By tirelessly and meticulously mapping the hearts of patients suffering from atrial fibrillation, Michel Haïssaguerre and his team showed that disorder did not originate in the heart muscle, as had been thought for a long time, but outside the heart in the cells situated in external wall of the pulmonary veins.
This discovery has since been confirmed in numerous studies around the world, involving both normal hearts and hearts exhibiting pathologies, under varying conditions. These various studies have also described the properties of the cells involved and demonstrated their ability to generate ultra-rapid discharges (400 per minute) which act as «triggers».
The observations made by Michel Haïssaguerre and his team have led to the development of a curative therapy involving the ablation of the cells causing atrial fibrillation, using cryotherapy or ultrasounds. Having been validated by scientific societies, this treatment is now applied on 150’000 patients every year, and the number of cases thus managed is growing constantly.
Nowadays a technical innovation is used to facilitate the operation, namely remote-controlled magnetic navigation (RMN). Using large magnets, RMN permits catheters to be remotely tracked and piloted by computers. Michel Haïssaguerre was the first to use this technology in France.
This diagram illustrates the continuous movement of fibrillating wavelets in the auricles of the heart. These wavelets are not the cause (as had been previously thought) but rather the consequence of external stimuli (*) originating in the pulmonary veins.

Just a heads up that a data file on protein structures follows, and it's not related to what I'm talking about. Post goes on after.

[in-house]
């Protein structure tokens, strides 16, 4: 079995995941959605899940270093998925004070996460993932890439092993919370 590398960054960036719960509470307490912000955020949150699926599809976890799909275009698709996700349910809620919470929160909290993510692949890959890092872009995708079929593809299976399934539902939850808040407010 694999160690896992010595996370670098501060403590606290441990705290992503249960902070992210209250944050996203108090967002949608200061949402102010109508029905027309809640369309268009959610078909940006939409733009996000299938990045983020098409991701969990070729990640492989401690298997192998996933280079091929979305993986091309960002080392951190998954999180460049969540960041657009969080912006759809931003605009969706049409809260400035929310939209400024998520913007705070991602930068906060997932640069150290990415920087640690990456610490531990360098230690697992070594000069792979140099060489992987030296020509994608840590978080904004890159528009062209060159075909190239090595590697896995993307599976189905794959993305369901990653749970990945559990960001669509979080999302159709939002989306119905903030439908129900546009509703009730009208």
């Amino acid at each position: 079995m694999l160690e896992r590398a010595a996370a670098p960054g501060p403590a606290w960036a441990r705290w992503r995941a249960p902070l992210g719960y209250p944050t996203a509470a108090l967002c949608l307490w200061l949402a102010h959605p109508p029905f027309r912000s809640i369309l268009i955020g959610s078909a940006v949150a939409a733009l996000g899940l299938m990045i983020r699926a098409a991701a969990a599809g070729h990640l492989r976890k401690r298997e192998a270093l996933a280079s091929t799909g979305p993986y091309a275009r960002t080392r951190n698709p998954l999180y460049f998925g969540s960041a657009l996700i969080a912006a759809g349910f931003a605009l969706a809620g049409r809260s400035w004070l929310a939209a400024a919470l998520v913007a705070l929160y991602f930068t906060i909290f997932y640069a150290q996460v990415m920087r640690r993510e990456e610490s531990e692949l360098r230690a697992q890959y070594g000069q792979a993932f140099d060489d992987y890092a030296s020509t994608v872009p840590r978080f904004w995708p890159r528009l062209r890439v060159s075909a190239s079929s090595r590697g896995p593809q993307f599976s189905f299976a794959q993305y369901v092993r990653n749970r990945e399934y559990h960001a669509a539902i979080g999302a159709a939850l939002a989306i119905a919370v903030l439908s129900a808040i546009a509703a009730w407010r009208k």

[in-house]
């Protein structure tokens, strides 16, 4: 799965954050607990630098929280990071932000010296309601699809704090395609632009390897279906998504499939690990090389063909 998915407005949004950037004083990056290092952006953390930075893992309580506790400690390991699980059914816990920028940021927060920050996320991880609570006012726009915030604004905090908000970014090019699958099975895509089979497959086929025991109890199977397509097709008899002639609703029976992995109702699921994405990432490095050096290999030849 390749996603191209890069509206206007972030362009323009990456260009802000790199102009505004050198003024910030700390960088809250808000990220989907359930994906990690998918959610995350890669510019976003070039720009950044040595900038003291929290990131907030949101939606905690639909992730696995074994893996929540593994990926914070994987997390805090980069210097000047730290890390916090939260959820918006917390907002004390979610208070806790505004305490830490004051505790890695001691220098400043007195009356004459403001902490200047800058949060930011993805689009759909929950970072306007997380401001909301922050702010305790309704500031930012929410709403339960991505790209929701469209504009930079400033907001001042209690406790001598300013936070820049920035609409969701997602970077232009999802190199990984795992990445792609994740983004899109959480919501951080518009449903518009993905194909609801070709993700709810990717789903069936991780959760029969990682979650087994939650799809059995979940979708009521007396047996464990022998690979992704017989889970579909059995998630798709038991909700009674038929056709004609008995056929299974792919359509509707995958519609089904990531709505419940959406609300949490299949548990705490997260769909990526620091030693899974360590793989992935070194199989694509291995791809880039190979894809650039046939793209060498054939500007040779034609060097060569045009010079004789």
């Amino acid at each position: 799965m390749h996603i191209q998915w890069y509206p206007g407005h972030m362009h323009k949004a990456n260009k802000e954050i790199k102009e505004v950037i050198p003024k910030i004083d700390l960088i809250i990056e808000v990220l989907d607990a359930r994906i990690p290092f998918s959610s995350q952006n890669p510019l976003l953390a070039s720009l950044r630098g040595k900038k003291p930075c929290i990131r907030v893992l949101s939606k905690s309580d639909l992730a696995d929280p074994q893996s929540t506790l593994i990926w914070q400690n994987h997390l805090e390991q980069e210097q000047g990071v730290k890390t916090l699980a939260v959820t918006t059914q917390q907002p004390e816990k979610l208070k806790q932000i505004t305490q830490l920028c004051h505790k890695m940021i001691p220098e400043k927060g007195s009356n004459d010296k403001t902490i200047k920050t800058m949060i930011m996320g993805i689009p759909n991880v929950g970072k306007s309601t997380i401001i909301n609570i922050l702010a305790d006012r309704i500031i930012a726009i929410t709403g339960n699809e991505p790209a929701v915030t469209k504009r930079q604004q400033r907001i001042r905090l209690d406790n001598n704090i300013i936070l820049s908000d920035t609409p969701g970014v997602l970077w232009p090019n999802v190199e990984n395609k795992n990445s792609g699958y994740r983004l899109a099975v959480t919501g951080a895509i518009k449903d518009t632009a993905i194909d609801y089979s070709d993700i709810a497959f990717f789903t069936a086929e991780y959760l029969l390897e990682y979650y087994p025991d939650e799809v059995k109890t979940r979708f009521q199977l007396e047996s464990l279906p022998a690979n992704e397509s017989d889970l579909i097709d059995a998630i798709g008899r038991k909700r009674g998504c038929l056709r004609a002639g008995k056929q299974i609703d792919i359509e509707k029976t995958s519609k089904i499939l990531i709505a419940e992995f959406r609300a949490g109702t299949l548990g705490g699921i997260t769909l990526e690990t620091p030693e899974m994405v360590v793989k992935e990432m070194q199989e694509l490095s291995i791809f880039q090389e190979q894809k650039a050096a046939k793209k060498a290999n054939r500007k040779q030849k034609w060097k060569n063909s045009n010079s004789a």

Michel Haïssaguerre and his team adopted this same original approach (searching for the origins / “triggers”) to look for the causes of ventricular fibrillation. In this case however, the heart mapping technique was more difficult due to the instantaneous nature of the disorder, which calls for immediate defibrillation of the patient using electric shocks, meaning that the researchers had no more than a few seconds to map the heart. The cardiologist and his team nonetheless managed to observe that these «electrical tornados» emanated from the tissue known as «de Purkinje», which only accounts for the tiniest fraction (2%) of the cardiac mass.
This finding was further confirmed by Michel Haïssaguerre and his team. With some of the patients and using thermoablation focused on this tissue, they succeeded in totally eliminating their arrhythmias. The first operations of this nature took place eight years ago and the patients involved have suffered no relapses, thus lending some credence to the concept.
The impossibility of creating more elaborate maps obliges researchers to fall back on experimental and theoretical studies (modelling) of this most serious condition, in order to better understand the properties of the «de Purkinje» tissue, its interactions with the myocardial contractile function and to envisage means of screening and treating the general public for sudden death. The funds made available by the Louis-Jeantet Prize for Medicine will be used for equipping the experimental laboratory for electrophysiology and modelling.
Ventricular fibrillation causes an extremely fast cardiac rhythm resulting in the death of the affected person in a few minutes.
The research conducted by Michel Haïssaguerre and his team is interesting from a conceptual standpoint as it demonstrates that apparently highly complex phenomena deriving from chaos theory may have discreet sources. It has opened the way to treating atrial fibrillation and brought considerable hope for the treatment of extremely serious arrhythmias leading to sudden death.
Professeur Michel Haissaguerre
Hôpital Cardiologique du Haut-Lévêque